A long time ago, in a conversation with a mentor, I was struggling with choices that were before him, the parish and their relationship with the Diocese. It wasn't a BIG issue. In fact, it was a small thing; but that was his talent: to take a small thing and magnify it into a great teaching moment. Basically, it was a struggle over power-who had more of it-and the direction that the parish would go in the near future. I was feeling perturbed. The exercise of power we were experiencing felt capricious and I was reacting out of a deep-seated distrust I have authority in the first place.
He took all of that and framed a simple, guiding thought that thas stayed with me throughout both my adult life and my exercise of priesthood. "Power is morally neutral. It is simply the ability to create and affect change in a system of relationships," he said. "What matters is what you choose to do with that ability."
Simple enough, right? Just be reflective. Take some time before you act in, or react to, any given situation. Am I using my power toward good? Toward being a co-creative influence with others? With God? Am I just working to "get mine" instead? Ah, if only it were thus...because all of that assumes that we will always have the time to think before we act...that we can make choices outside of relationship with others...that our different roles in the systems that we live in will actually allow us to be free-agents of that sort!
The reality is different. My experience has taught me that the more power you have in this world, the more authority you amass, the more you are connected to, even mired in, the systems that grant such boons. Any institution can give you influence and authority to make change in the relationships of people around you, and yet even as that power is given it comes with a requisite need to subscribe to the culture it comes from...
Yes, we live in a "free" country...but in order to enjoy that freedom we have to be willing to pay taxes and obey the constitutionally ordered laws of both the State and the Union. Yes, we can choose to help others...but in order to to that effectively it requires us to be in relationship with them in the first place. What USE is it, and what sin results, when "help" is proferred not to the benefit of the other but instead to our own satisfaction?
Power is morally neutral, and yet is is an incredible thing...it makes change happen! So, as Christians, what does it mean to make our power subject to Jesus' will for us...and to take the world and its agencies with more than a little grain of salt?
Pray first, then communicate, then reflect, then act...Jesus modeled that way of being and the examples of the early Church support that model. When mediated through that powerful witness, power and discernment align and there is just the most tantatlizing of chances that the Kingdom of God will be in evidence in our thoughts, words and deeds.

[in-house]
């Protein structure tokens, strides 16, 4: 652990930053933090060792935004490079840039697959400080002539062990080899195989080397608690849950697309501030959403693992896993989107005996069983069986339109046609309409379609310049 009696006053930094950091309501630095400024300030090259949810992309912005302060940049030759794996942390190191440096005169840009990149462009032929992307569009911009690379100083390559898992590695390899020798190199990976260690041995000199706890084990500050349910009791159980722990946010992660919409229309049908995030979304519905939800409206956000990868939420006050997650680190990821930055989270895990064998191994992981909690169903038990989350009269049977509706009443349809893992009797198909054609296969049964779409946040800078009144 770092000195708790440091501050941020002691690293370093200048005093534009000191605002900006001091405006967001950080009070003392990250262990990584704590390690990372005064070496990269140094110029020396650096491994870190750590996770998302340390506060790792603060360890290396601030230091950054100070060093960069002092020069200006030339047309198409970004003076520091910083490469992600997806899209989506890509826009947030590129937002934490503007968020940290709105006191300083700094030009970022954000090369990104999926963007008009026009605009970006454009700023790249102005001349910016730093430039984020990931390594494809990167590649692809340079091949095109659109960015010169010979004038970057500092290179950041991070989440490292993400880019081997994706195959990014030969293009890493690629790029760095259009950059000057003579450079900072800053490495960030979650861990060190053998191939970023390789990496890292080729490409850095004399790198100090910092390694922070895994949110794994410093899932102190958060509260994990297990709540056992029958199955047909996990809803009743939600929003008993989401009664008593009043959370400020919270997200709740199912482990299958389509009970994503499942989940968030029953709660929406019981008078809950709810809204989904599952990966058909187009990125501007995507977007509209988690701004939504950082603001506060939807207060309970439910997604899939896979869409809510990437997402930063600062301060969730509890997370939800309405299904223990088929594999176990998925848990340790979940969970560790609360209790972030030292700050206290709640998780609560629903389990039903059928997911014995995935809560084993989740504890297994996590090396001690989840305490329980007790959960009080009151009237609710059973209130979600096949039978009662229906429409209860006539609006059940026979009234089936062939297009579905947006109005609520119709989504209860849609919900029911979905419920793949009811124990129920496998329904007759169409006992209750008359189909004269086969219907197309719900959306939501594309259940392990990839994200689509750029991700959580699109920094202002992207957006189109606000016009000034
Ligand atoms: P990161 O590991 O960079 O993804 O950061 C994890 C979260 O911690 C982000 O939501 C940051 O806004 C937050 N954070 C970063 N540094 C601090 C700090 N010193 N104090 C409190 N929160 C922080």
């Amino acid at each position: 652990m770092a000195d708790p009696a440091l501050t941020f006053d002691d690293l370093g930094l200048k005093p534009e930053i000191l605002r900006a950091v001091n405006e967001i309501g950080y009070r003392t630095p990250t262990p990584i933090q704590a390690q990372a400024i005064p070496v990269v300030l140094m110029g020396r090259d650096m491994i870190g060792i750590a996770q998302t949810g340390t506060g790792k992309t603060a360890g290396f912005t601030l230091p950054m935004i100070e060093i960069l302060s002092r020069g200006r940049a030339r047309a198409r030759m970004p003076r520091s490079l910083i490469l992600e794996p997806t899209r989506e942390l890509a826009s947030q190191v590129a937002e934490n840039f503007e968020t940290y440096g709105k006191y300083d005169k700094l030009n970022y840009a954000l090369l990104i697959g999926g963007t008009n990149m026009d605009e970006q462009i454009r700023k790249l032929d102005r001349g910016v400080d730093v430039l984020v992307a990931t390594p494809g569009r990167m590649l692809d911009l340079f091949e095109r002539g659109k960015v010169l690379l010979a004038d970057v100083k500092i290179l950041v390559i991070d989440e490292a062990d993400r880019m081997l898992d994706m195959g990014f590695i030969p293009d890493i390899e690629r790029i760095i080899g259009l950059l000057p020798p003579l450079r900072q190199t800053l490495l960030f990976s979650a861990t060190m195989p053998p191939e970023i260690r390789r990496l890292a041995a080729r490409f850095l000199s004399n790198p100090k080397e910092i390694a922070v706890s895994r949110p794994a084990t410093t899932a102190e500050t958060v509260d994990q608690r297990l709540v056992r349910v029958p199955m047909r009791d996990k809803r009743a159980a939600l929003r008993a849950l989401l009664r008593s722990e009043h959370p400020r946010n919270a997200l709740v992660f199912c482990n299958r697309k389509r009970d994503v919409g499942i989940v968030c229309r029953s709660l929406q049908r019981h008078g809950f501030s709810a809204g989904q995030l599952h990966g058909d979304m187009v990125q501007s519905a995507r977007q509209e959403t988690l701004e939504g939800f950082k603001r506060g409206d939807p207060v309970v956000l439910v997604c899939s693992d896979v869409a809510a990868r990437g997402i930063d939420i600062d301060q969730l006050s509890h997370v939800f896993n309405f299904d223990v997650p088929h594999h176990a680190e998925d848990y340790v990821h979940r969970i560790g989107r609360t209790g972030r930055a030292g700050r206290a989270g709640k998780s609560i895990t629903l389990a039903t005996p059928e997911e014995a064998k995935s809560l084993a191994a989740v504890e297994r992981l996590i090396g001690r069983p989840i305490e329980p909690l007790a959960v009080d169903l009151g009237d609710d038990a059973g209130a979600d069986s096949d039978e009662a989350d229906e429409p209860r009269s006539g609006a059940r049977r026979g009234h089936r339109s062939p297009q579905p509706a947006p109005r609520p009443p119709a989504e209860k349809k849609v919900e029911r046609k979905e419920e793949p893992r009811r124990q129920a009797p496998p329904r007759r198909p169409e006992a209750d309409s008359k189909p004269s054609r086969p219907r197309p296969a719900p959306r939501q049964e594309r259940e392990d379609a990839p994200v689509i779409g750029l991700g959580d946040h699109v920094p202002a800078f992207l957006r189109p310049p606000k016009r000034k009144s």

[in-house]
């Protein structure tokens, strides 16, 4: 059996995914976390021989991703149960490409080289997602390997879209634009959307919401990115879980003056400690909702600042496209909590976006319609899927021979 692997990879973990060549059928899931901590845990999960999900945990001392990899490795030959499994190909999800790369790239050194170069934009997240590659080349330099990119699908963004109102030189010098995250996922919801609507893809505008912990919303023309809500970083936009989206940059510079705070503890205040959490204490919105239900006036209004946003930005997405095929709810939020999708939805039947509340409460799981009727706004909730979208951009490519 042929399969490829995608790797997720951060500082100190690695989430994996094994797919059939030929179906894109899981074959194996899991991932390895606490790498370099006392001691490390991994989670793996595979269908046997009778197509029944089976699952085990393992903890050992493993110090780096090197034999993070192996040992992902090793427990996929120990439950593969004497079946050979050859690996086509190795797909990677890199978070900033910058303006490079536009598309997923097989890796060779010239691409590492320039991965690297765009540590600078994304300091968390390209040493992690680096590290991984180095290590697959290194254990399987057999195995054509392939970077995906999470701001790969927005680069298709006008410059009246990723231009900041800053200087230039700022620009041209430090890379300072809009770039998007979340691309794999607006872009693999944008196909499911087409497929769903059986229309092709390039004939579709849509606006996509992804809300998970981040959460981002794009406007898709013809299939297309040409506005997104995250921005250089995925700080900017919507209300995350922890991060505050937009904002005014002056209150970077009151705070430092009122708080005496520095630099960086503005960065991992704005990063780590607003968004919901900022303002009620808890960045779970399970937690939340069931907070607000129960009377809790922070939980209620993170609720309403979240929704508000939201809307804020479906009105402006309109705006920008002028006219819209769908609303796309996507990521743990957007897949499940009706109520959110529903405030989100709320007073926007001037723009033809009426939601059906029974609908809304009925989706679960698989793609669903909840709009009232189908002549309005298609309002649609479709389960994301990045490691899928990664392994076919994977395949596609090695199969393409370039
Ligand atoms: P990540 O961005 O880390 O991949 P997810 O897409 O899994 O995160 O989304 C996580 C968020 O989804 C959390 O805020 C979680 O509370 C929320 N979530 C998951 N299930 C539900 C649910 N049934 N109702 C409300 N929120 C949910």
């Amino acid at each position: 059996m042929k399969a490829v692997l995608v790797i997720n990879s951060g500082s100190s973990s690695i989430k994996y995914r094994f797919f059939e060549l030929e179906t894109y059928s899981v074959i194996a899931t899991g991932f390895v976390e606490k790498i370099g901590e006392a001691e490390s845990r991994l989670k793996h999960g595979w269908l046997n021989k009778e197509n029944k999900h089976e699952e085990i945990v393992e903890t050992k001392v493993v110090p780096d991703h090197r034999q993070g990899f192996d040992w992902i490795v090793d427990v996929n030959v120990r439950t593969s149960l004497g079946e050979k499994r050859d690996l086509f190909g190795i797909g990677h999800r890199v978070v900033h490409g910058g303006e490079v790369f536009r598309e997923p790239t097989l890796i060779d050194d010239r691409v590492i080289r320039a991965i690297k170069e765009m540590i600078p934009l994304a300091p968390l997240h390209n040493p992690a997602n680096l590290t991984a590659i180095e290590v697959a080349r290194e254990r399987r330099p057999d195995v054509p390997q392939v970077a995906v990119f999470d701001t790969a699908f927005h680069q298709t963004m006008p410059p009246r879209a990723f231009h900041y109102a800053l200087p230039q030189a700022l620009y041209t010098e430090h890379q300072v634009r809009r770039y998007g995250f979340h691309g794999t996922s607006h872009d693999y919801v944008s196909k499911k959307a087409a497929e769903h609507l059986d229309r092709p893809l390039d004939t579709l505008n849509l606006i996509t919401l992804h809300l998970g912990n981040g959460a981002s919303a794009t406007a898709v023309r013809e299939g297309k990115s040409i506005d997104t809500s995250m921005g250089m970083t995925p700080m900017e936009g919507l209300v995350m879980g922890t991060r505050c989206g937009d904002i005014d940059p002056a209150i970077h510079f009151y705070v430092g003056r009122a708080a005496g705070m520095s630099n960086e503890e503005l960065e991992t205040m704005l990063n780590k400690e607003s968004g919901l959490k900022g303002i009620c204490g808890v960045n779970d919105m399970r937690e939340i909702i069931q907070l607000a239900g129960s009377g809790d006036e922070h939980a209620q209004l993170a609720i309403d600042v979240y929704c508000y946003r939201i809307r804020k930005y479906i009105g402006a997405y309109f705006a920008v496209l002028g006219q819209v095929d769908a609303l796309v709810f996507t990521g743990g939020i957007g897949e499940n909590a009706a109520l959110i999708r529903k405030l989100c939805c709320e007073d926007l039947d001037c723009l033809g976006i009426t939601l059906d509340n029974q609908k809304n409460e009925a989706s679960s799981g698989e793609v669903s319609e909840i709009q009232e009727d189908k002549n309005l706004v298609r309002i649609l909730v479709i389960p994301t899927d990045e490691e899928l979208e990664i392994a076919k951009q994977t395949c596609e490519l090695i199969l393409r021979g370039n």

Why am I on this idea of power? Of faith being an essential component in its application? Today is the feast commemorating Cornelius the Centurion. He was a "God-believer" who in a vision was guided to welcome Simon Peter into his home. This was God opening the gate between people in the name of the Gospel: between Jew and Gentile, between tradesman and soldier, between a commoner and an agent of the Roman Empire....and it was the moment when the Church was opened to ALL people. "Then Peter began to speak, saying, 'I truly understand that God shows no partiality, but in every nation anyone who fears him and does what is right is acceptable to him..." (Acts 10: 34, 35)
What significance that this encounter should happen in the house of a Centurion? Officers of the Roman Armed Forces, they wielded influence and, yes, power. Throughout the Gospels, there are encounters between Jesus, his followers and Centurions. To a one, they provide for us examples of how the compassionate and considerate exercise of power can create and foster relationships that heal both the involved parties and also the others who witness the encounters. They also show how power can be abused and twisted for the furtherance of repression, the aggrandizement of self and God knows what else.
Since that conversation, I have seen power used, by myself and others "above" and "below" me in "society." When power is expressed in faith, it builds up, invariably. When power is used faithlessly, it invariably tears down what is built up, and rends apart that which was once whole.
Power may be morally neutral, but we have a long way to go before our uses of power are truly in alignment with God's will for us and for the world. May there be many more powerful people like Cornelius who can model its right use for us. We need the coaching.....